Intelligence Squared, London: Debating China’s interests, behaviour and role in Africa.
Certainly worth an hour of time to hear two sides slug out in an exchange of rhetoric, numbers, case studies, some revealing of the deep impact mainstream media has in shaping ideologies, not grounded in cross-referenced information nor primary research.
Here is a clip of Stephen Chan, OBE is a member of the Chinese diaspora and Professor at the School of Oriental and African Studies, questioning the trapdoor of colonial thinking.
On a side note – I disagree with the motion’s description, though possibly provocative by design – We all know that the Chinese are the neo-colonialists of Africa. (see rest of it below), as this is one of the most clumsy, self-assertive statements possible one can make in critical thinking.
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Stephen Chan: China appreciates African aspirations in a way the West does not – IQ2 debates
If you look on the world map, Europe and America are far more important to the Chinese future, than Africa is. Africa is important as it will help fuel the Chinese coming of age. But it is not the absolute key end result of Chinese global foreign policy. But what is going on, is a global contest of who is going to be in control of global capitalism ten, twenty years in the future…. Stephen Chan
Stephen Chan was speaking against the motion “Beware of the dragon: Africa should not look to China” at this IQ2 debate at Cadogan Hall in London on 28th November 2011.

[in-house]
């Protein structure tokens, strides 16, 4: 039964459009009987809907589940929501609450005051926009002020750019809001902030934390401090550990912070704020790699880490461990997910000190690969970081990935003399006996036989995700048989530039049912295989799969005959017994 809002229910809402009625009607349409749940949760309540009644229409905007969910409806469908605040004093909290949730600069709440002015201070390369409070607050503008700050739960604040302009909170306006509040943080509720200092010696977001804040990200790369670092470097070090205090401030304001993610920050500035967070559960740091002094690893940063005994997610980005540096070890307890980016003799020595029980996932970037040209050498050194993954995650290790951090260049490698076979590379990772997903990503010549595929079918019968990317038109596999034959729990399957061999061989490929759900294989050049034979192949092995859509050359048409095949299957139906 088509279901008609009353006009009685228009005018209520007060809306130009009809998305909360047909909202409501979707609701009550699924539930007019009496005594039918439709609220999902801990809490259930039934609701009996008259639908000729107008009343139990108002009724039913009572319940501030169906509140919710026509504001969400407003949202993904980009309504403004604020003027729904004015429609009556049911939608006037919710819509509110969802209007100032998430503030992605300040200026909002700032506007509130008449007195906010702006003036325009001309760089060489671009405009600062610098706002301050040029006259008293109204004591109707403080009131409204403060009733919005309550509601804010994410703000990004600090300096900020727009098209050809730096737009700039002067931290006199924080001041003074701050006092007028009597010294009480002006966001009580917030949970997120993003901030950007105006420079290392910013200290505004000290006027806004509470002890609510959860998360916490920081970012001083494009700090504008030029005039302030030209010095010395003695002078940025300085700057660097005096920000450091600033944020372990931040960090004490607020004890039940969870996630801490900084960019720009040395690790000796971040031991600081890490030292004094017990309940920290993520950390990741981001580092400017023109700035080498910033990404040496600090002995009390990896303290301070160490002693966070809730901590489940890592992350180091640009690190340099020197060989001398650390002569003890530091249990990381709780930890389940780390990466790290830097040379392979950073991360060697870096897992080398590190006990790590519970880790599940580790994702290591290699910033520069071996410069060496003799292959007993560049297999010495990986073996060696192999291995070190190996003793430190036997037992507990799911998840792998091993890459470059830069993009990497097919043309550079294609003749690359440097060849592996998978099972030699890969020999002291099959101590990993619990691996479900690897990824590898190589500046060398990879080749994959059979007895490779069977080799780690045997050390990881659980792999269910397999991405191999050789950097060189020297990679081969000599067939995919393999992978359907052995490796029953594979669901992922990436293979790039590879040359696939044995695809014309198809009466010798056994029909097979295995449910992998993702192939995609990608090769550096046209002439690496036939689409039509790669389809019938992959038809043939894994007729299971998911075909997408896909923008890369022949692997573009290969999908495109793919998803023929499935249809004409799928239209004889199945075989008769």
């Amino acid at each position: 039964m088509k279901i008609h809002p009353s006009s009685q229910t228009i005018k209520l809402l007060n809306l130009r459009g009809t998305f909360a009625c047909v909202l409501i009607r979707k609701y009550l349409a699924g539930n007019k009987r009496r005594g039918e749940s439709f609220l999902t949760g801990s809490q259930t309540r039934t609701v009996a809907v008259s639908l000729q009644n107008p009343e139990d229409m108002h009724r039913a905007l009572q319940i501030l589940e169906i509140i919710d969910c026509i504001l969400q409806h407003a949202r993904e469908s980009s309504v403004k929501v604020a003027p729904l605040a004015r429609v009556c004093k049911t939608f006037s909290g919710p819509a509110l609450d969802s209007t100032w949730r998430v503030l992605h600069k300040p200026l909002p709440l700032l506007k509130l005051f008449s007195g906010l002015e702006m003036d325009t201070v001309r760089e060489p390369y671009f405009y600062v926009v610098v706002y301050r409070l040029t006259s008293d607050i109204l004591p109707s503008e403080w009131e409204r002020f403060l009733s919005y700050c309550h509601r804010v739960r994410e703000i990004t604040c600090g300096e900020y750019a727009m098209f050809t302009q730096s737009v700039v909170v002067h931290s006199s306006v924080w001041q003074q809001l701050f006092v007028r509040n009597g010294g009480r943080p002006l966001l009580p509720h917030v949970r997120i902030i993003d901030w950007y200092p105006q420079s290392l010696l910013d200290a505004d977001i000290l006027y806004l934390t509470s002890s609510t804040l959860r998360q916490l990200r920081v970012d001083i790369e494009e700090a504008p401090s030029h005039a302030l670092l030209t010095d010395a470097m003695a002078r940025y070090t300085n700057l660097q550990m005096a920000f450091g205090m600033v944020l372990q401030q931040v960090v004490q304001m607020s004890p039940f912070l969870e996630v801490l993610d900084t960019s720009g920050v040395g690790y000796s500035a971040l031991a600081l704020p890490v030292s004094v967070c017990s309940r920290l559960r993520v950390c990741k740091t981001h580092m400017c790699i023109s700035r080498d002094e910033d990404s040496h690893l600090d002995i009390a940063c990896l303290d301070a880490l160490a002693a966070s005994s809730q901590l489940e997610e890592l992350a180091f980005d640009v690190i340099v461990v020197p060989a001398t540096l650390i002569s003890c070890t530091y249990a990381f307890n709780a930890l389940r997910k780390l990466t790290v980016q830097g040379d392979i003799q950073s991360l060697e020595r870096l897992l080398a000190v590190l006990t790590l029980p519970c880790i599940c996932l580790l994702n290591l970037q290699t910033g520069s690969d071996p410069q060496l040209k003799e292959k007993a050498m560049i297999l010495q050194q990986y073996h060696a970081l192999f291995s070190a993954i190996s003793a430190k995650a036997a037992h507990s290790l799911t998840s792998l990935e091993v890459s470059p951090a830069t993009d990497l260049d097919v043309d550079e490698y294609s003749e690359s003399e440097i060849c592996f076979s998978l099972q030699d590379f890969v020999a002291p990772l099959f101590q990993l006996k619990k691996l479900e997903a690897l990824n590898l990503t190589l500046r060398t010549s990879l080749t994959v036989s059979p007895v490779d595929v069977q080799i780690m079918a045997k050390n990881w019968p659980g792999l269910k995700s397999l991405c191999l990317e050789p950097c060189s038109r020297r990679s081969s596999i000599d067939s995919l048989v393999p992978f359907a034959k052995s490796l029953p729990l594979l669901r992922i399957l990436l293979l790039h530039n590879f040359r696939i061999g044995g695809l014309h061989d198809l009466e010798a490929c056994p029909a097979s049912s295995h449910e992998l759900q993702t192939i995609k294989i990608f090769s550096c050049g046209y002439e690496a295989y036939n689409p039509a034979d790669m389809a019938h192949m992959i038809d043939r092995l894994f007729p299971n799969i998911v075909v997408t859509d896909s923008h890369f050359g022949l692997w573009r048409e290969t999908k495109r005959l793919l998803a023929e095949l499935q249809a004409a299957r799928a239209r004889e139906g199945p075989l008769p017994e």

We all know that the Chinese are the neo-colonialists of Africa. They’ve plundered the continent of its natural resources, tossing aside any concern for human rights and doing deals with some of the world’s most unsavoury regimes. The relentless pursuit of growth is China’s only spur.
But is this picture really fair? In Angola, for example, China’s low-interest loans have been tied to a scheme that has ensured that roads, schools and other infrastructure has been built. China has an impressive track record of lifting its own millions out of poverty and can do the same for Africa. And is the West’s record in Africa as glowing as we like to think? After decades of pouring aid into Africa, how much have we actually achieved in terms of reducing poverty, corruption and war? So which way should Africa look for salvation — to the West, to China, or perhaps to its own people? Come to the debate and decide for yourself. Source – IQ2/Youtube, 2012